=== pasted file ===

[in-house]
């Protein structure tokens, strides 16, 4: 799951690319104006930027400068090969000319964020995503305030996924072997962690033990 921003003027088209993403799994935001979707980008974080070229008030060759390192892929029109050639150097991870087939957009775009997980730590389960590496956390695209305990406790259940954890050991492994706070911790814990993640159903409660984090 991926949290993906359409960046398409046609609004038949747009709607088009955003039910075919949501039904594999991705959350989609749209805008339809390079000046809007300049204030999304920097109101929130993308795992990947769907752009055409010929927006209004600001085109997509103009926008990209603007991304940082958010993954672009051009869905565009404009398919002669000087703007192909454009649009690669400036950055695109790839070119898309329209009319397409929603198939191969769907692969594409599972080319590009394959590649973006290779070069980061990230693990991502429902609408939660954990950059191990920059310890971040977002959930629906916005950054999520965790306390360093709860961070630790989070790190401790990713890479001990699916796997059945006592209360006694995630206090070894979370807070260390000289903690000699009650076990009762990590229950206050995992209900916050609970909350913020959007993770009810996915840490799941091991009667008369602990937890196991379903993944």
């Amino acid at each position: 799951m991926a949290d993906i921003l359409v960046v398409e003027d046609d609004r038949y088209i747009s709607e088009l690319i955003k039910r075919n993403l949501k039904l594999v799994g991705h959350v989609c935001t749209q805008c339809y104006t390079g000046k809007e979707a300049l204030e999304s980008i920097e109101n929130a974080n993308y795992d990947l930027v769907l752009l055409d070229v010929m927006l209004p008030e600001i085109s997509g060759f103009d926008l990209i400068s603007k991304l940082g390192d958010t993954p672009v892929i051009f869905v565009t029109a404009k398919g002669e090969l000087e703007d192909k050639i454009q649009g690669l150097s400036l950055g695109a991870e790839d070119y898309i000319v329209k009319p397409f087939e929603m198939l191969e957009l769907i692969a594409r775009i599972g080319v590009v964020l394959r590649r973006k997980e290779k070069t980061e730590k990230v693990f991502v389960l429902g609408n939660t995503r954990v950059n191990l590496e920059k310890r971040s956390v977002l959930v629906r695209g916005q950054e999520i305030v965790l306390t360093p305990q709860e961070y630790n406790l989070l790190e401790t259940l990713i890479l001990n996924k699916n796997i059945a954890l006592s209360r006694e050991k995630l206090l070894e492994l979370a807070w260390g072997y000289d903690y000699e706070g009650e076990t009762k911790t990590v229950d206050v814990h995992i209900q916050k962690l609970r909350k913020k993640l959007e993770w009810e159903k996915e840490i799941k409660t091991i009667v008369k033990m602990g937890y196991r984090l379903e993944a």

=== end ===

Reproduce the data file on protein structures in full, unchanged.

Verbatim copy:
[in-house]
């Protein structure tokens, strides 16, 4: 799951690319104006930027400068090969000319964020995503305030996924072997962690033990 921003003027088209993403799994935001979707980008974080070229008030060759390192892929029109050639150097991870087939957009775009997980730590389960590496956390695209305990406790259940954890050991492994706070911790814990993640159903409660984090 991926949290993906359409960046398409046609609004038949747009709607088009955003039910075919949501039904594999991705959350989609749209805008339809390079000046809007300049204030999304920097109101929130993308795992990947769907752009055409010929927006209004600001085109997509103009926008990209603007991304940082958010993954672009051009869905565009404009398919002669000087703007192909454009649009690669400036950055695109790839070119898309329209009319397409929603198939191969769907692969594409599972080319590009394959590649973006290779070069980061990230693990991502429902609408939660954990950059191990920059310890971040977002959930629906916005950054999520965790306390360093709860961070630790989070790190401790990713890479001990699916796997059945006592209360006694995630206090070894979370807070260390000289903690000699009650076990009762990590229950206050995992209900916050609970909350913020959007993770009810996915840490799941091991009667008369602990937890196991379903993944």
């Amino acid at each position: 799951m991926a949290d993906i921003l359409v960046v398409e003027d046609d609004r038949y088209i747009s709607e088009l690319i955003k039910r075919n993403l949501k039904l594999v799994g991705h959350v989609c935001t749209q805008c339809y104006t390079g000046k809007e979707a300049l204030e999304s980008i920097e109101n929130a974080n993308y795992d990947l930027v769907l752009l055409d070229v010929m927006l209004p008030e600001i085109s997509g060759f103009d926008l990209i400068s603007k991304l940082g390192d958010t993954p672009v892929i051009f869905v565009t029109a404009k398919g002669e090969l000087e703007d192909k050639i454009q649009g690669l150097s400036l950055g695109a991870e790839d070119y898309i000319v329209k009319p397409f087939e929603m198939l191969e957009l769907i692969a594409r775009i599972g080319v590009v964020l394959r590649r973006k997980e290779k070069t980061e730590k990230v693990f991502v389960l429902g609408n939660t995503r954990v950059n191990l590496e920059k310890r971040s956390v977002l959930v629906r695209g916005q950054e999520i305030v965790l306390t360093p305990q709860e961070y630790n406790l989070l790190e401790t259940l990713i890479l001990n996924k699916n796997i059945a954890l006592s209360r006694e050991k995630l206090l070894e492994l979370a807070w260390g072997y000289d903690y000699e706070g009650e076990t009762k911790t990590v229950d206050v814990h995992i209900q916050k962690l609970r909350k913020k993640l959007e993770w009810e159903k996915e840490i799941k409660t091991i009667v008369k033990m602990g937890y196991r984090l379903e993944a």